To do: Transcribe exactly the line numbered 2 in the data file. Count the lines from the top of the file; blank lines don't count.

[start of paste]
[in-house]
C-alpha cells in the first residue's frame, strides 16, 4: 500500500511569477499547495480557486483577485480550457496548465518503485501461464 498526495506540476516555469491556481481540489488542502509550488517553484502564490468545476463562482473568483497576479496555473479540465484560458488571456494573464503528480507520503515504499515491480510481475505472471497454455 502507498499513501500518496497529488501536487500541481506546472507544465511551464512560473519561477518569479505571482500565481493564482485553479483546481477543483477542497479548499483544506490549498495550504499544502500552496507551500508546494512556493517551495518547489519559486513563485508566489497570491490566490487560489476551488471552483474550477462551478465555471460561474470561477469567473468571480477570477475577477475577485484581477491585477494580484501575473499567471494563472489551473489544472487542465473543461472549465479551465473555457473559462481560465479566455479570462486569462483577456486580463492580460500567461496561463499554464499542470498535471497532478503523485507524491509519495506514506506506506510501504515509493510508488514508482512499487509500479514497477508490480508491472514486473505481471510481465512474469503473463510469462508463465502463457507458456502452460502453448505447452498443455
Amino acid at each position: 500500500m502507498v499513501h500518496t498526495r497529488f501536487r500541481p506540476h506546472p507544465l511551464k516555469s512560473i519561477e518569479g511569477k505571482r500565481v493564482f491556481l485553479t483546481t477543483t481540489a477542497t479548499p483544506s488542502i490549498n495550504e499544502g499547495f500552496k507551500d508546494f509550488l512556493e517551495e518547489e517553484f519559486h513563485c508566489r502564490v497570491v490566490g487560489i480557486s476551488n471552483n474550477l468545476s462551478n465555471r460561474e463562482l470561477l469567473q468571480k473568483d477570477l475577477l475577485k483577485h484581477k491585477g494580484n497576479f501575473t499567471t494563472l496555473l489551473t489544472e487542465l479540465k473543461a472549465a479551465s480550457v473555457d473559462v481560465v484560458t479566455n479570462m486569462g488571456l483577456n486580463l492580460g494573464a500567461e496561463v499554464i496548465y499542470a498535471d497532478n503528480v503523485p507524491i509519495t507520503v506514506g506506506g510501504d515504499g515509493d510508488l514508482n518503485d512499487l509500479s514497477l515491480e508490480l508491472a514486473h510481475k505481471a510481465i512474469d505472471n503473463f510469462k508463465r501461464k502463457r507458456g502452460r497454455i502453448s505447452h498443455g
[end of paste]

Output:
C-alpha cells in the first residue's frame, strides 16, 4: 500500500511569477499547495480557486483577485480550457496548465518503485501461464 498526495506540476516555469491556481481540489488542502509550488517553484502564490468545476463562482473568483497576479496555473479540465484560458488571456494573464503528480507520503515504499515491480510481475505472471497454455 502507498499513501500518496497529488501536487500541481506546472507544465511551464512560473519561477518569479505571482500565481493564482485553479483546481477543483477542497479548499483544506490549498495550504499544502500552496507551500508546494512556493517551495518547489519559486513563485508566489497570491490566490487560489476551488471552483474550477462551478465555471460561474470561477469567473468571480477570477475577477475577485484581477491585477494580484501575473499567471494563472489551473489544472487542465473543461472549465479551465473555457473559462481560465479566455479570462486569462483577456486580463492580460500567461496561463499554464499542470498535471497532478503523485507524491509519495506514506506506506510501504515509493510508488514508482512499487509500479514497477508490480508491472514486473505481471510481465512474469503473463510469462508463465502463457507458456502452460502453448505447452498443455